Having a strong background in network engineering, I can really appreciate how valuable “footprints” are in network analysis and forensics. Footprints are those little data tracks left over in the world of technology as communications are occurring. From the TCP/80 session being initiated across a firewall to a web server to the HTTP/200 GET request on a particular document, there are footprints all over.
Much of the challenge lies in the scavenger hunt for these tracks that are left in various systems. While network communications can leave numerous footprints across many systems, there is a common point – the network. That cloud that sits between host A and destination X consolidates invaluable information. Deploying your own solution to capture this network activity at all your network points can be a big task, and often an afterthought. Companies like Masergy offer hosted network analytics services that provide this intelligence.
Let’s discuss a scenario where this network analyst tool can be useful. You’re the IT guy at a company and were just informed that a disgruntled employee, we’ll call him Mad Moe, may have gained access to proprietary systems before he left the company. The only information that you’re given is the private IP that Moe was using, 192.168.104.68, and the timeframe human resources is concerned, being March 27 through April 3. Mad Moe also wiped the machine he was using to cover any tracks he left locally – as if you didn’t have enough to do.
What’s the next step? Well, you could start trolling around random system logs looking for IP 192.168.104.68, or you could plug it into a cloud-based service like Masergy’s Intelligent Network Analyst and get a head start:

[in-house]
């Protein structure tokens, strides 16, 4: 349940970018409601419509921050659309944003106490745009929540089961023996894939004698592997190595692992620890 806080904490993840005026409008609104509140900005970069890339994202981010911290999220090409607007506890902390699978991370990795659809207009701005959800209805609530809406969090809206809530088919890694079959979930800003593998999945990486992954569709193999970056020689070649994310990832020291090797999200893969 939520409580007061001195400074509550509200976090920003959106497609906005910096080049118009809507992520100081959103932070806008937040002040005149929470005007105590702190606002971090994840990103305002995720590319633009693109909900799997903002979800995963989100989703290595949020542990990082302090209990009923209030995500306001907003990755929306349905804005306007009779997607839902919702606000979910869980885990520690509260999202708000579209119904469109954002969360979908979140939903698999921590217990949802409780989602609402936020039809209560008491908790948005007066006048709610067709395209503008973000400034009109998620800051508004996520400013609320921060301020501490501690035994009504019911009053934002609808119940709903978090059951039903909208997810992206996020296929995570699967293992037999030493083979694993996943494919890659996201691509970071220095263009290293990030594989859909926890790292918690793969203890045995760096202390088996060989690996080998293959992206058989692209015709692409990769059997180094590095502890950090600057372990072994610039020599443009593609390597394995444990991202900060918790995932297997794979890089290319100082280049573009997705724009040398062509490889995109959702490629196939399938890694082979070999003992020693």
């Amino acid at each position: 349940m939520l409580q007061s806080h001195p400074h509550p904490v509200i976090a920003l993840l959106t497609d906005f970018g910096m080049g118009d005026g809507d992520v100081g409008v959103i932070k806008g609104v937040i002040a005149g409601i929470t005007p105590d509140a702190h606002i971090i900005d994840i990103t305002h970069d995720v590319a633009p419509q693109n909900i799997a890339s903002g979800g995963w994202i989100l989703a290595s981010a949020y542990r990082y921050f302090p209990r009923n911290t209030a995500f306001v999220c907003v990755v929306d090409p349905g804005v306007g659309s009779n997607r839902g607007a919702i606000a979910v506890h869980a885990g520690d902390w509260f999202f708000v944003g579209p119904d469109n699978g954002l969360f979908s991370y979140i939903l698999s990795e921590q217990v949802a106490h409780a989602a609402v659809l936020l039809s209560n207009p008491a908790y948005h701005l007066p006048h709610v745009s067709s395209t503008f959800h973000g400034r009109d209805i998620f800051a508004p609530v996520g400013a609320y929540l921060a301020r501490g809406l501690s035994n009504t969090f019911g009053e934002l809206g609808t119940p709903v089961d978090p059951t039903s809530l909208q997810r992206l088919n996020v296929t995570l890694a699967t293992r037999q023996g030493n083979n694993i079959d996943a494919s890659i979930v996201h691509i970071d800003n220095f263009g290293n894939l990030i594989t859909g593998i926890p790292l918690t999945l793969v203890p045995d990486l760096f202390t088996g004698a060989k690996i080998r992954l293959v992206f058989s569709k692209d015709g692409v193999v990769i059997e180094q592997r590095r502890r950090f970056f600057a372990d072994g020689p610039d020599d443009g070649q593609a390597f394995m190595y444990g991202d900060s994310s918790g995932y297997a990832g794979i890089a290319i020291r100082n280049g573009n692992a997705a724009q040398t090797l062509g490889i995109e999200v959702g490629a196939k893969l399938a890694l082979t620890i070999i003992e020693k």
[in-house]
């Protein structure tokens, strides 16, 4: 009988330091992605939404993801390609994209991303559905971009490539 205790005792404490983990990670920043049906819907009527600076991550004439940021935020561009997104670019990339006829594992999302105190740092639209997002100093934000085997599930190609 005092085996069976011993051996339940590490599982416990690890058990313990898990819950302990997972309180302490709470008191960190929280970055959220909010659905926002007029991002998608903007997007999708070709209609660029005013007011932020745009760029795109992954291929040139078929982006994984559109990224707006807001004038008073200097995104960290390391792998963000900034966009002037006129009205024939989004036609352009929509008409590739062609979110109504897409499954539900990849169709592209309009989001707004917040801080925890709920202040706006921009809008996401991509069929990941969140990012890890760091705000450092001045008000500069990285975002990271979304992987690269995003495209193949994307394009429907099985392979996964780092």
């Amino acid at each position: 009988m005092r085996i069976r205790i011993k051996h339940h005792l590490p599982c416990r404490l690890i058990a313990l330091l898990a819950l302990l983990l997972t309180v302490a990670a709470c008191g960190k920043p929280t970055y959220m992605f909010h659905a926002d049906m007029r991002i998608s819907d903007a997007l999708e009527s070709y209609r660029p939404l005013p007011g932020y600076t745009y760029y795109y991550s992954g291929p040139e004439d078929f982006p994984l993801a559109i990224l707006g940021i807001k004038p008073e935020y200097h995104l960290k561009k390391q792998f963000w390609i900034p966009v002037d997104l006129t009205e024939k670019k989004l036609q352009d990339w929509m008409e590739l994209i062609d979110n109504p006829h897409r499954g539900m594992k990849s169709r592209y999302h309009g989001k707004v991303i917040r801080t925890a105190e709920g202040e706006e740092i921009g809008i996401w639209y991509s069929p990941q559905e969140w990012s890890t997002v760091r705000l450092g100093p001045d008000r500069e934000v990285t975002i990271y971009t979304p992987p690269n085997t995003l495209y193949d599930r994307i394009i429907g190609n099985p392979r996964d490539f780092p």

We searched for traffic communicating with this IP across the cloud and can see a sky-level view of network activity. This gives us a list of systems to audit that Mad Moe touched. We can also drill down to particular timeframes of interest:
Changing our perspective a bit, we may not need to analyze all those far end addresses. If we enjoy the extra work, we can peek into the protocols that were used and then determine things of interest. Our top three are listed as HTTP, GP RDS (Remote Desktop) and SMB CIFS NetBIOS (Windows Networking). Now we also know which application logs to dig into if a server IP runs multiples:
Finally, with a click of a button we can download our communication perspective into a spreadsheet. This gives a detailed checklist that you can take to the other systems to get your answers faster and easier. This is good because it gives HR some initial tasks to give Mad Moe’s replacement, Angry Andy. What could possibly go wrong?
For more information about Masergy’s cloud-based Intelligent Network Analyst service, and how it can help your organization, visit Intelligent Network Analyst.